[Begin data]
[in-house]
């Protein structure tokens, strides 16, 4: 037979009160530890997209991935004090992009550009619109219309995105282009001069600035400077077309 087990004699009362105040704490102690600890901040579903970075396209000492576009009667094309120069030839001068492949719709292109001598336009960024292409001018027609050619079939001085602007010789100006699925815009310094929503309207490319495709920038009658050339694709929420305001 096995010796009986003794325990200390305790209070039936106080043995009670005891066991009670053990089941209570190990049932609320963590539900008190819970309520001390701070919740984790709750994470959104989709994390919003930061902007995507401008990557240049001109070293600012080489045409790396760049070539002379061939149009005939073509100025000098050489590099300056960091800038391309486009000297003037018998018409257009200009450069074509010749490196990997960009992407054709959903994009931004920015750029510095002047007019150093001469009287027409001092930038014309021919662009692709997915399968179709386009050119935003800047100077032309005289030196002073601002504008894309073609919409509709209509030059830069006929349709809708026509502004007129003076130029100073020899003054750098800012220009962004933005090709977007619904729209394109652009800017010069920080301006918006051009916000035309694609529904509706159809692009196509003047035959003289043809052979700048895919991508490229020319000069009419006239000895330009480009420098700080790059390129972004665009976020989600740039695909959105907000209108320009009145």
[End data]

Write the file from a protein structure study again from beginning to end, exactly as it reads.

[in-house]
């Protein structure tokens, strides 16, 4: 037979009160530890997209991935004090992009550009619109219309995105282009001069600035400077077309 087990004699009362105040704490102690600890901040579903970075396209000492576009009667094309120069030839001068492949719709292109001598336009960024292409001018027609050619079939001085602007010789100006699925815009310094929503309207490319495709920038009658050339694709929420305001 096995010796009986003794325990200390305790209070039936106080043995009670005891066991009670053990089941209570190990049932609320963590539900008190819970309520001390701070919740984790709750994470959104989709994390919003930061902007995507401008990557240049001109070293600012080489045409790396760049070539002379061939149009005939073509100025000098050489590099300056960091800038391309486009000297003037018998018409257009200009450069074509010749490196990997960009992407054709959903994009931004920015750029510095002047007019150093001469009287027409001092930038014309021919662009692709997915399968179709386009050119935003800047100077032309005289030196002073601002504008894309073609919409509709209509030059830069006929349709809708026509502004007129003076130029100073020899003054750098800012220009962004933005090709977007619904729209394109652009800017010069920080301006918006051009916000035309694609529904509706159809692009196509003047035959003289043809052979700048895919991508490229020319000069009419006239000895330009480009420098700080790059390129972004665009976020989600740039695909959105907000209108320009009145």